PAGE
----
Trump Has Given Nation’s Farmers $18B More Than Cost Of 2009’s Auto Bailouts

Official White House Photo by Tia Dufour/Public Domain


When Barack Obama bailed out the auto industry in 2009, Mitt Romney said he should have let Detroit go bust.

President Donald Trump’s trade war with China has peeled away one of American farmers’ largest export markets, leaving producers in the U.S. strapped for cash and causing bankruptcies to soar.

But the president sought to stanch the bleeding by infusing the agricultural industry with a $28 billion bailout — more than twice the amount spent by President Barack Obama to save the auto industry — in a move widely panned as a bribe for farmers' votes.

Bloomberg Business reported: “At $28 billion so far, the farm rescue is more than twice as expensive as the 2009 bailout of Detroit's Big Three automakers, which cost taxpayers $12 billion. And farmers expect the money to keep flowing.”

Despite railing against Obama’s bailout — The Week noted that at the time, now-Senator Mitt Romney (R-Utah) suggested Obama should simply let Detroit go bankrupt — Republicans have largely sat by and allowed Trump to subsidize U.S. agriculture after creating the need for the cash infusion.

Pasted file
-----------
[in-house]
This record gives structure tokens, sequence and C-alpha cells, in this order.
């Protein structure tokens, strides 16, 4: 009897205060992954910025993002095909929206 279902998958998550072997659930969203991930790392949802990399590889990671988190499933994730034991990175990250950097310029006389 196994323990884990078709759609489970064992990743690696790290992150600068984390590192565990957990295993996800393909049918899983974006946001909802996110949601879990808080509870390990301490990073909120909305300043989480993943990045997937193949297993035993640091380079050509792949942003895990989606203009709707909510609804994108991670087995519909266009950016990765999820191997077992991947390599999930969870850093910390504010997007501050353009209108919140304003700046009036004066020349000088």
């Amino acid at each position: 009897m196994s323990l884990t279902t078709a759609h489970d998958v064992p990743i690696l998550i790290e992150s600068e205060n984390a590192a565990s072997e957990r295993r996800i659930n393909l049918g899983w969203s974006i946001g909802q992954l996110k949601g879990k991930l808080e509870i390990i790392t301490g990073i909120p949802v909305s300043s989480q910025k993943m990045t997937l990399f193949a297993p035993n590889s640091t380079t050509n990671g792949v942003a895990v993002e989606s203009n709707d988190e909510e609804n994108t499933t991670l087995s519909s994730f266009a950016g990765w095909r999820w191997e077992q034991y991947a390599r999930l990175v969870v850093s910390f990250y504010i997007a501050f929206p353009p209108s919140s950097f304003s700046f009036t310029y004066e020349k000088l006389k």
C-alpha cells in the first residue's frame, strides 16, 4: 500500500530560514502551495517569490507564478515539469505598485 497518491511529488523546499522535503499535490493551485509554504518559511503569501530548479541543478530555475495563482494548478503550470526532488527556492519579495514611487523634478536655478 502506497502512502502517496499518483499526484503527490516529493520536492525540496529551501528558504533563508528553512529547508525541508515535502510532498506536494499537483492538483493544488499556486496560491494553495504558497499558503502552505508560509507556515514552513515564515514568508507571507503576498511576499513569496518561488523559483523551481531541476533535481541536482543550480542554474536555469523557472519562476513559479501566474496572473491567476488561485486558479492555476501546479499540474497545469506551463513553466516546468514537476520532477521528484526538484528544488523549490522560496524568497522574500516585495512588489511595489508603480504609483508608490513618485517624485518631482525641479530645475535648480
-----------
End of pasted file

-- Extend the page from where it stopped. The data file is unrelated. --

American farmers are an important constituency for the president — and Republicans in general — and Trump has made clear he will work to maintain their support.

"I sometimes see where these horrible dishonest reporters will say that 'Oh jeez, the farmers are upset.' Well, they can't be too upset, because I gave them $12 billion and I gave them $16 billion this year," Trump said as he spoke by phone to a group of Illinois farmers in August.

"I hope you like me even better than you did in '16,” he added.

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